‘This Is Us’ ending explained: What happened in the series finale?

If you’re like us, you were blubbering so much during the “This Is Us” series finale on Tuesday, May 24 that you worry you may have missed something important. Fear not, Pearson fans. Creator/producer/writer Dan Fogelman recently gave his thoughts on the show’s final moments while attending a TV Academy event with cast members Mandy Moore (Rebecca), Milo Ventimiglia (Jack), Chrissy Metz (Kate), Chris Sullivan (Toby), Sterling K. Brown (Randall), Susan Kelechi Watson (Beth), Justin Hartley (Kevin) and Jon Huertas (Miguel). Read on for “This Is Us” ending explained: What happened in the series finale?

“Hey”
The episode begins with Rebecca and Jack waking up together in bed approximately a decade into their marriage and saying, “Hey,” which is a direct callback to the previous episode when Rebecca dies and tells the spirit of Jack, “Hey,” on a train car. Jack notices a scar below Rebecca’s eye for the first time and the two reflect on when they first met. Since Randall’s Mathletes event was canceled, Jack and Rebecca decide to have a lazy Saturday with the family playing games and enjoying each other’s companies.

Family bonding
While carefree Kate (Mackenzie Hancsicsak) is more than happy to go along with their plans, Randall (Lonnie Chavis) and Kevin (Parker Bates) think family day is cheesy and want nothing to do with it. Jack bonds with his sons by teaching them how to shave. He then talks to them about the themes of the episode, that special moments are always happening but you often don’t know they’re special until much later in life. Eventually the entire Pearson clan is playing pin the tail on the donkey, a game Jack and Rebecca purchased years ago because a blended family like theirs was depicted on the box.

Deep-fried Oreos
In the present-day storyline, the older versions of the Big Three are preparing for Rebecca’s funeral. Randall and Beth play a final game of worst case scenario, and then they make a reference to “deep-fried Oreos.” That comes back into play later when Randall reveals it’s a reference to Iowa, a state in which all aspiring Presidential candidates must visit to kick off their campaigns. We’re led to believe that Randall is going to run for President, in part to make his mother proud.

Katoby forever
Toby admittedly oversteps his bounds as Kate’s ex-husband when he tells her that he’ll always love her, and that he wishes he could take a ride in Doc Brown’s DeLorean and go back to when they met at a support group for eating disorders. When he tells her that was a reference to “Back to the Future,” she rolls her eyes and says she knows — after all, she was married to him.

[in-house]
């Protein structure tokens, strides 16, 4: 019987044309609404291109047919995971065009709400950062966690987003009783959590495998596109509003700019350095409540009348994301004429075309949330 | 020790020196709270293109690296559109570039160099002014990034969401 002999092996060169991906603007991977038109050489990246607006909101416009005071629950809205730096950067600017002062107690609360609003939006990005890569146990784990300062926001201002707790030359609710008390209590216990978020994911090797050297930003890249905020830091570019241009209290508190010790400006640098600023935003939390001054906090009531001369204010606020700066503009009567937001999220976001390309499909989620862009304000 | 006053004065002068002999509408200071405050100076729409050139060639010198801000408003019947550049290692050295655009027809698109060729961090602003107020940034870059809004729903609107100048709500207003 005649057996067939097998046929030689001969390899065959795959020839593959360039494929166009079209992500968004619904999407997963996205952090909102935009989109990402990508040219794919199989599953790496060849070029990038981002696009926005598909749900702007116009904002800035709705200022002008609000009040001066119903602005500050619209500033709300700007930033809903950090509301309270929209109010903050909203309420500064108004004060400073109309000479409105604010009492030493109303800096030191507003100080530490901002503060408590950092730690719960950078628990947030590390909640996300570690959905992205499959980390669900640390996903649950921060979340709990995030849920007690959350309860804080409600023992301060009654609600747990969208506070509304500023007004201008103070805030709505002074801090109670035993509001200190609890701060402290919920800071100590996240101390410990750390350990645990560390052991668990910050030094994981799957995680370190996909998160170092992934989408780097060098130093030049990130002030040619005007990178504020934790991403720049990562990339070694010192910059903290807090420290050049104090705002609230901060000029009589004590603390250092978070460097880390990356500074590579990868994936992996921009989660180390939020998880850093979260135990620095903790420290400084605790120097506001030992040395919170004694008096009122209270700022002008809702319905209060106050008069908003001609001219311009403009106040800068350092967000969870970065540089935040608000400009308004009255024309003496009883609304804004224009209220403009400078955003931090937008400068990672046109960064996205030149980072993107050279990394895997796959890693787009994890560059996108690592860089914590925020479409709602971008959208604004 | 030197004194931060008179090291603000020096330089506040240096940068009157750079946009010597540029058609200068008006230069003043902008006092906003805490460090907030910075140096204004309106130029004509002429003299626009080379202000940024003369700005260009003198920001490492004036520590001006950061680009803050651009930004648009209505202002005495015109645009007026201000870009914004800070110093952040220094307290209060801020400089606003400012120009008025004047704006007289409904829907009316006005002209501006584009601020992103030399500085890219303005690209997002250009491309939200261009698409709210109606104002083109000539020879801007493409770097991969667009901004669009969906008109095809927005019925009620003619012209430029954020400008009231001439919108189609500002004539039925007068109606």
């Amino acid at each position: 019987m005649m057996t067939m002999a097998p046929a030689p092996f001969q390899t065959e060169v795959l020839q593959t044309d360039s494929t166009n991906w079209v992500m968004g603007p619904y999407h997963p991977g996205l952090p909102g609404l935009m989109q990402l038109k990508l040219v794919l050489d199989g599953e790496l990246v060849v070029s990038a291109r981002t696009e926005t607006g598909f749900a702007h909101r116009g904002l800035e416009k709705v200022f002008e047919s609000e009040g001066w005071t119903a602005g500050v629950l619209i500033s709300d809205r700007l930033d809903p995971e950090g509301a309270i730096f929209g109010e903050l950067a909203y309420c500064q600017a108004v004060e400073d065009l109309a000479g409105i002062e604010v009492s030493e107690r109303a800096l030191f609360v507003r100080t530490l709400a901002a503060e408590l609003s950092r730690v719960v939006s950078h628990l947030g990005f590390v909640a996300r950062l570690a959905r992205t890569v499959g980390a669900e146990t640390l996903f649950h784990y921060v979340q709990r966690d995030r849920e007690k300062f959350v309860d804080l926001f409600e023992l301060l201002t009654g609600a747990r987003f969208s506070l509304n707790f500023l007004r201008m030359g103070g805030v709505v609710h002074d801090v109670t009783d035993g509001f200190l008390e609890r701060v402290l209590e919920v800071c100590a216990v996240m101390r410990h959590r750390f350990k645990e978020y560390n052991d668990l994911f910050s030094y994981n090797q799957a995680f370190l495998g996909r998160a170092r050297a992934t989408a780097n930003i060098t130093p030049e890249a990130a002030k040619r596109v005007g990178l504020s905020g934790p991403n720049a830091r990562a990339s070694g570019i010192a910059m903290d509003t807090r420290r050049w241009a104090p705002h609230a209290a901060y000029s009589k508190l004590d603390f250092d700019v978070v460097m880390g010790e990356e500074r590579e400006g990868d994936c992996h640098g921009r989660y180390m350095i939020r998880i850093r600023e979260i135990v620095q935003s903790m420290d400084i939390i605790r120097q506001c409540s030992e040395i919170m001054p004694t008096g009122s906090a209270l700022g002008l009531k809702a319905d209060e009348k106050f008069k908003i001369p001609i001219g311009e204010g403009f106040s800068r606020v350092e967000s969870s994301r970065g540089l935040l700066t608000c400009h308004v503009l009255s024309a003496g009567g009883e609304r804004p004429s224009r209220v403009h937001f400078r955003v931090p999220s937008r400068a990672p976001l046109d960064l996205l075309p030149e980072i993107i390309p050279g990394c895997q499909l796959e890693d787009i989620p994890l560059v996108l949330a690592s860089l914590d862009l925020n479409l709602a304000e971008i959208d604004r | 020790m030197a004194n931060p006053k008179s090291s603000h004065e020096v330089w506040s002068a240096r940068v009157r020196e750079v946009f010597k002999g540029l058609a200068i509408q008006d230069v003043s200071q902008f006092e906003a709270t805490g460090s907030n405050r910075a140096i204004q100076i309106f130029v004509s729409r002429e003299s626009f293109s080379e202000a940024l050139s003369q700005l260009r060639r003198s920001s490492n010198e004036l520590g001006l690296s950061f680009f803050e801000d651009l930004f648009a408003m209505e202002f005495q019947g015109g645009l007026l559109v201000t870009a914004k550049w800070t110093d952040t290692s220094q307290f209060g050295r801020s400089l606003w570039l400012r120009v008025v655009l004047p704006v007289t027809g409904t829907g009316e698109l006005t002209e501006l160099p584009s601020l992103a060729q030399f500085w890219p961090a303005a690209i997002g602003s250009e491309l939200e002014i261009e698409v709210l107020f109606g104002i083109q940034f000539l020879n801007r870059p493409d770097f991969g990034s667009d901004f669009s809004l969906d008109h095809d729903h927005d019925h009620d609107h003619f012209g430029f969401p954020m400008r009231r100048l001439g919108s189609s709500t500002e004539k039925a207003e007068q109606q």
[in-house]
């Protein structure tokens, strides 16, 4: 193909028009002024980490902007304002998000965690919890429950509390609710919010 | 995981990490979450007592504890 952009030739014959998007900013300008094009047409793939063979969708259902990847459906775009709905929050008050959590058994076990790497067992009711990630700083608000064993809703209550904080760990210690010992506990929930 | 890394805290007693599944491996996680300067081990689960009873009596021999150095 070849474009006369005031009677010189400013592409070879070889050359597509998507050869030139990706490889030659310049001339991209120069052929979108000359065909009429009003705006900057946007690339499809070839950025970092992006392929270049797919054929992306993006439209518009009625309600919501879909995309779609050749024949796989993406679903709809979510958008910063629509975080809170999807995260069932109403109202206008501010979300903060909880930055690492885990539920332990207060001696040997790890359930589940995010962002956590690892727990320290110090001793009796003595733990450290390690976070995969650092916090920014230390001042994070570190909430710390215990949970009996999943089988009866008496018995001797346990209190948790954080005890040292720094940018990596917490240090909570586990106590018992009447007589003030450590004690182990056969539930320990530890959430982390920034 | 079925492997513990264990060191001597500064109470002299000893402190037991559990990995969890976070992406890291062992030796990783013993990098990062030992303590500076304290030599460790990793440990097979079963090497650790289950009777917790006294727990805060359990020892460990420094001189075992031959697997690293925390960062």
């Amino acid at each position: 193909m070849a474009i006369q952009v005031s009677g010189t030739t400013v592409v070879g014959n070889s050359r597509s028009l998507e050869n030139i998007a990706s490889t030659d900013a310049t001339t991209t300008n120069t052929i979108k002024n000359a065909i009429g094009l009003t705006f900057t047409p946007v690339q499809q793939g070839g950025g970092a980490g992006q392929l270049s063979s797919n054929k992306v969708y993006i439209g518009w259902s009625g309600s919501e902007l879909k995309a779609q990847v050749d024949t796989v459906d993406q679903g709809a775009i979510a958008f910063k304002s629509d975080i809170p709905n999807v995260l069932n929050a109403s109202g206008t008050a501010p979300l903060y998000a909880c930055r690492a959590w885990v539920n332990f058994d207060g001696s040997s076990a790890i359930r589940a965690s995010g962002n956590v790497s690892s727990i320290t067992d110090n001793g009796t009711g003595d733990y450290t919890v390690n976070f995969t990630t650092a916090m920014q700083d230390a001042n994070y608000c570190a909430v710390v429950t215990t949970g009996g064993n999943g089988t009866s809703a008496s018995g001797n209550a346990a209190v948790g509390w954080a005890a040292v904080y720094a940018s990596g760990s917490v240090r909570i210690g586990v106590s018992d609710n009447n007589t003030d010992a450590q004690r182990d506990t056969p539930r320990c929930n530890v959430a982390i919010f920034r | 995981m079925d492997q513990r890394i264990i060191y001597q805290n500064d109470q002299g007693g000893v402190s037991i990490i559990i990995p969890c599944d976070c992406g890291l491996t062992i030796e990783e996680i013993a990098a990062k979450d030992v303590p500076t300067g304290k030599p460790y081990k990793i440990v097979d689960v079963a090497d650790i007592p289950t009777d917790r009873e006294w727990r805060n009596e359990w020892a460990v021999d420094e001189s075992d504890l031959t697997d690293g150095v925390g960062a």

Baby William
In a moment that brings on the waterworks, an adult Deja tells Randall that she’s going to name her son William. Even though she never met Randall’s biological father, she says that he must have been great because of the way Randall turned out. Randall starts jumping around excitedly because, after fathering three girls, there’s finally going to be a baby boy in the family. In a flashback that was filmed around the time of the “Memphis” episode in Season 1, William (Ron Cephas Jones) talks to Randall about what it means to be a grandparent. Yes, the show has been holding onto this scene for five years — talk about planning!

Drifiting
Kevin, Kate and Randall have their final scene together on the show, and it’s an emotional one in which Kate confesses she’s worried they’re going to start drifting away from each other. The brothers disagree, saying if anyone drifts away they’re going to do their best to pull them back into the fold. The trio then recites their Big Three motto for the last time. Then Randall wonders aloud what it meant when Rebecca squeezed his hand for the last time before dying.

‘This Is Us’ ending explained
The final moments of the show intercut between Rebecca squeezing Jack’s hand on the train, the present-day Pearson family at Rebecca’s wake, and Jack and Rebecca playing pin the tail on the donkey with their kids. As Randall looks out at his family, we flashback to Jack looking out as his own. It’s the circle of life and love. And we fade to black.

Fogelman reveals that the flashback scenes were filmed “three years ago, primarily to capture [Hancsicsak, Chavis and Bates] in a moment of time when it would feel nostalgic to us and to the audience … We shot three or four days worth of material [and then] put it away and never looked at it again.” About two months ago, Fogelman asked his editors if he could see the footage for the first time and he breathed a sigh of relief, saying, “Okay, we have it. It’s really good. I knew that was gonna be the final shot of the episode, going from Lonnie and wrapping to Milo, watching his father watching the family.”

The showrunner adds, “My favorite couple of minutes of the series probably is the last couple of minutes of this episode, which for me is like kind of a cool way to go out, right? For me personally it’s just my favorite part. That cue is my favorite cue, that big sweeping score that’s playing at the end.” If the music theme in the series finale sounded familiar, that’s because composer Siddhartha Khosla used it one time before on the show, in the fifth episode of Season 1. In that classic scene, Kevin gives a painting to Randall’s daughters and talks to them about the meaning of life. “What if life is a painting and we’re all in it?” he asked at the time (watch below).

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